SaiKano anime review

SaiKano anime review
Shuji and Chise are two Hokkaido high school students barely starting a relationship with each other. Then, with no warning, a squadron of bombers from an unknown country destroy the city of Sapporo. All hope is lost when suddenly, the bombers are destroyed by a small red light floating across the sky. At this point, Shuji finds out that the one responsible for eliminating the enemy forces is Chise, who reveals herself as a cyborg engineered for mass-destruction.

When I first heard the general plotline of this anime, I had assumed for various reasons that it would probably be very light and perhaps comedic. Various wacky scenarios involving phrases like, "Sorry, honey, I have to go take on the 7th Fleet now! Keep the sukiyaki hot for me!?" While I suppose the plot, in some ways, does have a lot of that, this series is anything but light. This is perhaps one of the most emotionally flaying anime series I have ever seen. It is a deeply emotional series that leaves an impact of the viewer long after the last episode has been viewed.

SaiKano does one of the finest jobs of character development I have ever seen in an anime. As we see the interaction and thoughts of Chise and Shuuji, they come alive as real people desperately struggling to find a bit of happiness in a situation and world greatly beyond their control. Their relationship is expertly and realistically developed. They are not presented as some sappy couple instantly and deeply in love with each other from the very beginning. Instead the show explores various ideas about the meaning of love and its relation to issues ranging from existential validation to pity. Besides just the issue of love, Chise struggles with the nature of her new existence. It is a particularly pitiful state of affairs, as a girl who finally found the courage to begin taking control of her life, now finds herself no longer completely human and a killing machine as well under the direction of others.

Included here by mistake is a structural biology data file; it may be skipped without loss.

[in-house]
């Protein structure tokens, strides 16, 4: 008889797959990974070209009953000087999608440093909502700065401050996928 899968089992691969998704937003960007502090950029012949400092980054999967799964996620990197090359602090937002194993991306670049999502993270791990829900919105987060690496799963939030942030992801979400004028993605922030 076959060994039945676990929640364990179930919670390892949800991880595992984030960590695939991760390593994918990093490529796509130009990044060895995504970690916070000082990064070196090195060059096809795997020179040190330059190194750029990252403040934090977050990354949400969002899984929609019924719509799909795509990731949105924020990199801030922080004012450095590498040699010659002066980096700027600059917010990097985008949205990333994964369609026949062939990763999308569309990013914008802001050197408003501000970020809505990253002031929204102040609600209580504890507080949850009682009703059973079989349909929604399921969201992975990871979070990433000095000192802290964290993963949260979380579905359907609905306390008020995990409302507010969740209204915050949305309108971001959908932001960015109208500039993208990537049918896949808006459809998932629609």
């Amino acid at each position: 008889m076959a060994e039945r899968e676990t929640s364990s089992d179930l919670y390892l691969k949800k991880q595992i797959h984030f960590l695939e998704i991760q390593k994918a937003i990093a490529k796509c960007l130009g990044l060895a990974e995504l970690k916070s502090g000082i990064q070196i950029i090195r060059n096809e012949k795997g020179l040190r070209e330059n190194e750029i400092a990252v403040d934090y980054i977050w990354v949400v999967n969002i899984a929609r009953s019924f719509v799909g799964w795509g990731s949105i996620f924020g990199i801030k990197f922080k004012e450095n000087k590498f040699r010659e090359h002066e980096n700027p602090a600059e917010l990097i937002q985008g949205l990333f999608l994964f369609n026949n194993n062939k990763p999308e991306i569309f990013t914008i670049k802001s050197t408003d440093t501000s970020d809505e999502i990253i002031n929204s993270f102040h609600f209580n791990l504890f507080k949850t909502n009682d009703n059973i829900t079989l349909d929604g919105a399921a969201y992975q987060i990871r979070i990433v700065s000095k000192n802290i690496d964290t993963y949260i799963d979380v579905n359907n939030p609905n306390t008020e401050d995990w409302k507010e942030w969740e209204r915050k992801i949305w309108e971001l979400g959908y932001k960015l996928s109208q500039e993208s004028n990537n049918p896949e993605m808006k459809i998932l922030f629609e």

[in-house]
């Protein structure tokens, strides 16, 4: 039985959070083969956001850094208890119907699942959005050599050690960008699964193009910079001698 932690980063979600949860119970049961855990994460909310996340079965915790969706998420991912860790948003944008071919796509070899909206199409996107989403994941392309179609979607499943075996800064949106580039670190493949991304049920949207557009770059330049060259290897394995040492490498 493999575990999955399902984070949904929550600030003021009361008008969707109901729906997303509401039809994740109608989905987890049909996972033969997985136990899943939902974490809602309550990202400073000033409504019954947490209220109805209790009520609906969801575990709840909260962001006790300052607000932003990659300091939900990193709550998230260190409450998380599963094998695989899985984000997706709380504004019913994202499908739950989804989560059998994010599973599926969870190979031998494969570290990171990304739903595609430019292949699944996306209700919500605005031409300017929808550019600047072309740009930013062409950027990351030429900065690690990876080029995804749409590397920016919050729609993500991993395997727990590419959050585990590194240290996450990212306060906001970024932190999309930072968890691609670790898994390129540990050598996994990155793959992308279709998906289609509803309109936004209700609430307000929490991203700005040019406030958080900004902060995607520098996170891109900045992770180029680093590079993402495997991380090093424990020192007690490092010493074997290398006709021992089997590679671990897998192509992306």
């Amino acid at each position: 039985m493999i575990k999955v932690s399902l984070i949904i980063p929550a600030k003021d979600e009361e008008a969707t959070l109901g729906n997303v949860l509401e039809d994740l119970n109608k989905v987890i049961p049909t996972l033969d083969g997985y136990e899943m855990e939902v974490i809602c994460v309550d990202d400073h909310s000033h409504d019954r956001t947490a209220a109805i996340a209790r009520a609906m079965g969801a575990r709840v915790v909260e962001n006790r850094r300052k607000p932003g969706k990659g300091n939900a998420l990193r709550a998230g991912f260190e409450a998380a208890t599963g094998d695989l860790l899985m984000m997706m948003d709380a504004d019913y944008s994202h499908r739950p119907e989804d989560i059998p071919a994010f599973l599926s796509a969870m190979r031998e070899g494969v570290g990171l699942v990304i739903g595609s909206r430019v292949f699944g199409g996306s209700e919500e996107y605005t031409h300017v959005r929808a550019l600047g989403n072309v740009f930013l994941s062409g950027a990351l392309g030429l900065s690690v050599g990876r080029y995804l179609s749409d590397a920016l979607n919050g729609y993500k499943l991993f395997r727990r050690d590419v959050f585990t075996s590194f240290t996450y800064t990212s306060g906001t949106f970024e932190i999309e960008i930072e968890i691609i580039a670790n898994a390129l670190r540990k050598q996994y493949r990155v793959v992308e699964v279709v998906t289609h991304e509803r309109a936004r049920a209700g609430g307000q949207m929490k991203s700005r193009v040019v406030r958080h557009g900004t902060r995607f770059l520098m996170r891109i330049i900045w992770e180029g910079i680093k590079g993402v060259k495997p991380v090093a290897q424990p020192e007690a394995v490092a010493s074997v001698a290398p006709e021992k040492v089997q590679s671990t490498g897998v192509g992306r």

Besides the relationship theme between the two, the effects of war on people's practical day –to-day lives are presented. There is very little actually explained about the background of the war explained in the show. Instead we simply see the effects. Loved ones killed and missing, the sickening routine of preparing for air raids. All through this various types of people from soldiers to teachers are doing their best to continue living normal lives and trying to find something to hold onto to shelter them from the chaos.

Despite Chise's status as a combat cyborg, this is not an action show and those seeking large scale cybernetic battle will be disappointed, as the emphasis is more on showing how war effects people than glorifying battle. Most episodes at some point include Chise being called into action, but most of the battles are seen from far away.

In terms of animation and character design, SaiKano is fairly average, though I found the light and somewhat faded color palette generally used for the show rather effective. Combined with Shuuji's narration, it helped reinforce the general feeling of bittersweet memory than underlies this show.

While the music isn't exactly up to Kanno Yoko levels, the opening and ending themes are fairly good, but the love song theme fits in perfectly with the main themes explored in this show. The voice actors all give excellent performances that fit perfectly with the characters they are portraying.

SaiKano is wonderful character driven show that while not vast in theme and scope as some other anime, does a fine job of presenting two very real people and taking the viewer into their plight. While angst is hardly rare in anime, the characters of SaiKano are desperately trying to hold onto their happiness instead of simply falling into laconic despair. That makes this title all the more poignant. Prepare to be moved and you might want to bring a box of tissues.

Better than review, is a Trailer video of: SaiKano. Watch it now:
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